Hungarian Prime Minister Viktor Orbán visited Jerusalem's Western Wall on Friday, promising he would continue his support of Israel.
On the final day of his two-day visit to the country, wearing a black hat, Orbán paused and closed his eyes as he touched the massive ancient structure, which is considered one of the holiest sites in Judaism.
He was accompanied around the plaza by Western Wall Rabbi Shmuel Rabinowitz, who also explained to Orbán a model of the Temple Mount site at the top of the wall.
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The Western Wall Heritage Fund said in a statement Friday that Orbán emphasized the importance of being connected to history and had expressed an interest in returning with his family for a more in-depth tour of the Kotel.
The visit – Orbán's first to Israel as prime minister – is a sign of the strong ties between the controversial Hungarian statesman and Prime Minister Benjamin Netanyahu, who shares Orbán's conservative, anti-immigrant agenda.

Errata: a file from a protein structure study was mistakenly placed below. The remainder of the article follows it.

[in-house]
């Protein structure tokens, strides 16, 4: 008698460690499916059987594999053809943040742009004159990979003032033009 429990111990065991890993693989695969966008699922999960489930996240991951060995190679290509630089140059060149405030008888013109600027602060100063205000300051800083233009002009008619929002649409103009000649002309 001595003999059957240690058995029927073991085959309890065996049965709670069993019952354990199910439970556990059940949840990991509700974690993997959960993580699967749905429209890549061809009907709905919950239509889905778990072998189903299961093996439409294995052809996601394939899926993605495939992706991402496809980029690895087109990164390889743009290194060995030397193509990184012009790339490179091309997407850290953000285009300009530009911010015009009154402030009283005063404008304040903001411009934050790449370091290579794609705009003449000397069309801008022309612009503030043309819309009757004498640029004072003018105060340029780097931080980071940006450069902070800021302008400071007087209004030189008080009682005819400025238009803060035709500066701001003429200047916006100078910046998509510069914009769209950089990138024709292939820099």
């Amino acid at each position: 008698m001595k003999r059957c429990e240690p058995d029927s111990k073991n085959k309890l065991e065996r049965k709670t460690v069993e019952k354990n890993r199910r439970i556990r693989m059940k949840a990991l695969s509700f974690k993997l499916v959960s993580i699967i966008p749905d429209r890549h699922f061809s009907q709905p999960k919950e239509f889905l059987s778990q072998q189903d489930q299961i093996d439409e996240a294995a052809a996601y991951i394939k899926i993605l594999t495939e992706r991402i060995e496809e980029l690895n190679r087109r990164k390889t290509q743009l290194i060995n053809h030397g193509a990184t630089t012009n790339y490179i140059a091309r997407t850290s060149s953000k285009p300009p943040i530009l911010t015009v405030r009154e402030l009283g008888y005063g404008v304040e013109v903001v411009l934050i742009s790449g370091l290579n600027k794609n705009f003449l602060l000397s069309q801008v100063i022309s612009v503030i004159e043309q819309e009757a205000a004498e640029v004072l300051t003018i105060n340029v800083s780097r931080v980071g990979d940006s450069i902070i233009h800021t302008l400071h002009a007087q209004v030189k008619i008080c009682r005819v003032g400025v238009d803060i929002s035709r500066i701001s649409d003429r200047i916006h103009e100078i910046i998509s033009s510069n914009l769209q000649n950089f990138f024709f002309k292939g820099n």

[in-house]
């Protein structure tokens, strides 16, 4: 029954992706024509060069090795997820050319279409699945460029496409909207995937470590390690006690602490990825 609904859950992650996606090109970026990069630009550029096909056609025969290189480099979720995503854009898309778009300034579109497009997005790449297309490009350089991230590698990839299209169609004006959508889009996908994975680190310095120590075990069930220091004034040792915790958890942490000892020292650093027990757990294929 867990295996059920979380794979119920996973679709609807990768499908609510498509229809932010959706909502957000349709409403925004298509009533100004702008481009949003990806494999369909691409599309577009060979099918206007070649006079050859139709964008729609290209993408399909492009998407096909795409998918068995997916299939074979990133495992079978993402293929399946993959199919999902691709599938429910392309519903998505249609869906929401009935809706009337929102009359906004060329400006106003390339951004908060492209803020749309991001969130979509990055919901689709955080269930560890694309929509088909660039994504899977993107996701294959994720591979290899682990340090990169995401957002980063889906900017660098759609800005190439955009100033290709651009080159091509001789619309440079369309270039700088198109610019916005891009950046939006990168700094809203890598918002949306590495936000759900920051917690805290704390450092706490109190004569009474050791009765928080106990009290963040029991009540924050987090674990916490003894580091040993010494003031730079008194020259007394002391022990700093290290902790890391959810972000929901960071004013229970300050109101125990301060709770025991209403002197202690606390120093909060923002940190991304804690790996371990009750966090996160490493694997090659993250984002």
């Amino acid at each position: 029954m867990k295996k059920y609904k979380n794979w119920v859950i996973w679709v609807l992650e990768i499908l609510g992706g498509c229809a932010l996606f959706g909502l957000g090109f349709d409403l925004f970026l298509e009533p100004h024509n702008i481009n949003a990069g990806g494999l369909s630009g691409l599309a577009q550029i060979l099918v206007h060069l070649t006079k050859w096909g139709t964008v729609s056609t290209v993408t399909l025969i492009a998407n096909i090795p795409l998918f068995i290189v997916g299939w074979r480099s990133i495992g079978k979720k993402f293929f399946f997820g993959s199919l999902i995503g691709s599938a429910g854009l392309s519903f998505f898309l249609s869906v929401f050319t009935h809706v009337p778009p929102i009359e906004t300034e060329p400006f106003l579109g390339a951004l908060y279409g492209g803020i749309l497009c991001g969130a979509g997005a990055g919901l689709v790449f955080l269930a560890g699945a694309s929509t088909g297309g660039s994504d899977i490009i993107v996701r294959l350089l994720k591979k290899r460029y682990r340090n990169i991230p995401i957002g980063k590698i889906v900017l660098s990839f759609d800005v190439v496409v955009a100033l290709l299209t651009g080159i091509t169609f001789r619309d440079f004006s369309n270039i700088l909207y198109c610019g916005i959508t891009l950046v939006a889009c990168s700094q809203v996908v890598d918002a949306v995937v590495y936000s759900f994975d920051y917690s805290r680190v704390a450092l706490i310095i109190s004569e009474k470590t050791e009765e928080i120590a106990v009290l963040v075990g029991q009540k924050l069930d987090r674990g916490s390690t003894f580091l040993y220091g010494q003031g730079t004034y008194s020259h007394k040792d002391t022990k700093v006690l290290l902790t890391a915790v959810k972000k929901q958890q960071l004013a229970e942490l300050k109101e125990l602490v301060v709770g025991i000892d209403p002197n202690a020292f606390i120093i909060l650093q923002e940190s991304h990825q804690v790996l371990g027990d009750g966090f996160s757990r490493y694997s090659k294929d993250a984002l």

Under Netanyahu, Israel has veered closer to the Visegrád Group of Poland, Slovakia, the Czech Republic and Hungary – four nations known for taking a hard-line stance on migration issues.
Netanyahu has found common cause with Orbán in issuing fierce attacks on asylum seekers and against billionaire Hungarian-American philanthropist George Soros, who supports left-wing causes in both their countries.
Orbán has faced accusations of anti-Semitism for campaigning against Soros, who is Jewish, and praising Hungarian leader Miklós Horthy, an ally of Adolf Hitler who cooperated with the Nazis.
"In Hungary there is zero tolerance toward any anti-Semitic expression. All Jewish-Hungarian citizens are under the protection of the government," Orbán said during his trip.
"You have stood up for Israel time and time again in international forums, it is deeply appreciated and it is important," Netanyahu told his counterpart, adding that both leaders "understand that the threat of radical Islam is a real one."
The head of one of Israel's main opposition parties had condemned the visit as a "disgrace," and protesters had briefly blocked the Hungarian leader's convoy from leaving the Yad Vashem Holocaust memorial in Jerusalem after he had lit a candle of remembrance there.
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